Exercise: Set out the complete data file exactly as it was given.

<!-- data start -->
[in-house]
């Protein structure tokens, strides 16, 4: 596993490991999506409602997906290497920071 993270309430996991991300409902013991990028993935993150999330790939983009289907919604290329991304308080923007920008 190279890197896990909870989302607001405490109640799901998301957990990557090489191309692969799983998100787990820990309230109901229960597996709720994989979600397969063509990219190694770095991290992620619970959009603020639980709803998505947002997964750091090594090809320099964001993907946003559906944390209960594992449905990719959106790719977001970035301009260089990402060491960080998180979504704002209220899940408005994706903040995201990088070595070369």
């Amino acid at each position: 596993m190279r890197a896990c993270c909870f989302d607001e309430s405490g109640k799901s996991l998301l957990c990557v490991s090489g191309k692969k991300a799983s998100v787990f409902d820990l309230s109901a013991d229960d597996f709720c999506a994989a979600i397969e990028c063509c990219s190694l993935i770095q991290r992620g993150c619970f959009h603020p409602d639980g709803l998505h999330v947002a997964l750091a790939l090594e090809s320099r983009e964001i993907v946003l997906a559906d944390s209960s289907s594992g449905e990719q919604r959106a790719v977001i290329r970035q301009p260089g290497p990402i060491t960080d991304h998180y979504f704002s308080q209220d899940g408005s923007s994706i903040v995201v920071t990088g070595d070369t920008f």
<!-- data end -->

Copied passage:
[in-house]
């Protein structure tokens, strides 16, 4: 596993490991999506409602997906290497920071 993270309430996991991300409902013991990028993935993150999330790939983009289907919604290329991304308080923007920008 190279890197896990909870989302607001405490109640799901998301957990990557090489191309692969799983998100787990820990309230109901229960597996709720994989979600397969063509990219190694770095991290992620619970959009603020639980709803998505947002997964750091090594090809320099964001993907946003559906944390209960594992449905990719959106790719977001970035301009260089990402060491960080998180979504704002209220899940408005994706903040995201990088070595070369």
């Amino acid at each position: 596993m190279r890197a896990c993270c909870f989302d607001e309430s405490g109640k799901s996991l998301l957990c990557v490991s090489g191309k692969k991300a799983s998100v787990f409902d820990l309230s109901a013991d229960d597996f709720c999506a994989a979600i397969e990028c063509c990219s190694l993935i770095q991290r992620g993150c619970f959009h603020p409602d639980g709803l998505h999330v947002a997964l750091a790939l090594e090809s320099r983009e964001i993907v946003l997906a559906d944390s209960s289907s594992g449905e990719q919604r959106a790719v977001i290329r970035q301009p260089g290497p990402i060491t960080d991304h998180y979504f704002s308080q209220d899940g408005s923007s994706i903040v995201v920071t990088g070595d070369t920008f």